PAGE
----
I am 36 and I have two boys, one who is five years old and one who is
five months old. This means I grew up during the Vietnam Era and I am
raising sons during the undeclared war of America against the
oil-holding countries of the world.
When biology had me by the eyeballs and begged me to procreate, the
last thing I considered was the human tendency to destroy. Now I am
faced with that fact and I cannot insulate my children from what is
My parents didn't shield me from what was going on in the late
sixties and early seventies. One of my uncles was a rabid hippie,
another was fairly conservative, and politics were served at the dinner
table. I grew my vocabulary by learning the lyrics to the musical
"Hair." But of this backdrop the only political fact I recall is
Nixon's resignation, which I was forced to watch on TV, interrupting a
riveting game of something in the yard. I was busy being a kid.
And so my kids will be kids during these atrocities, while my country
prevents kids across the world from having childhoods. On February 15,
2003, I marched with all of my boys - my husband and the baby in my
belly and our then four-year-old son - in New York City. We didn't
carry signs or align ourselves with a group, but I was glad to be near
people who were carrying big pictures of Rachel Corrie. In the shadow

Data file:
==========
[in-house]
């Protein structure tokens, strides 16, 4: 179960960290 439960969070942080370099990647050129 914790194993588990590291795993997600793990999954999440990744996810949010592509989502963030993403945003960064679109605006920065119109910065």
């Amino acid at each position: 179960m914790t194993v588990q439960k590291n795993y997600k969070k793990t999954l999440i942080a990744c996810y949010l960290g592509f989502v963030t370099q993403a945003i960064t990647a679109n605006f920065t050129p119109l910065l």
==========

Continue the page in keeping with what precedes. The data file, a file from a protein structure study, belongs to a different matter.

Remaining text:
of her signs, as in the shadow of her life, I wondered whether I would
encourage my children to live and therefore to maybe die, by their
I didn't talk much with my son about what we were doing, just told
him that I didn't want our country to be at war. The concepts of city,
state, and country are tough to translate to a four-year-old, and I have
a really tough time explaining government to him. The simplest method
would be to say that the president is the father and mother of the
nation, but I wouldn't say that because I want him to respect and obey
us, his parents, and I don't think that we should respect or obey the
authority of our current chief.
I began to boycott NPR when they had a child psychologist tell
parents to tell their kids that the president is the president, and
Americans should support his decisions, right or wrong. I've been livid
about the presumed liberalness of NPR ever since.
In August my now five year old asked me to write "Peace is Good" and
"War is Bad" on a sheet of paper. He ran off with a roll of tape and
stuck the sign on the front door.
The sign has held up well despite the rain this fall. We may need to
make a new one this winter.
Amy Halloran lives in Troy, New York with her husband and two
sons. She is working on a novel about Troy during the Urban Renewal
process of the 1960's and 1970's, and a children's book about local kids
working in the garment industry at the beginning of the 20th century.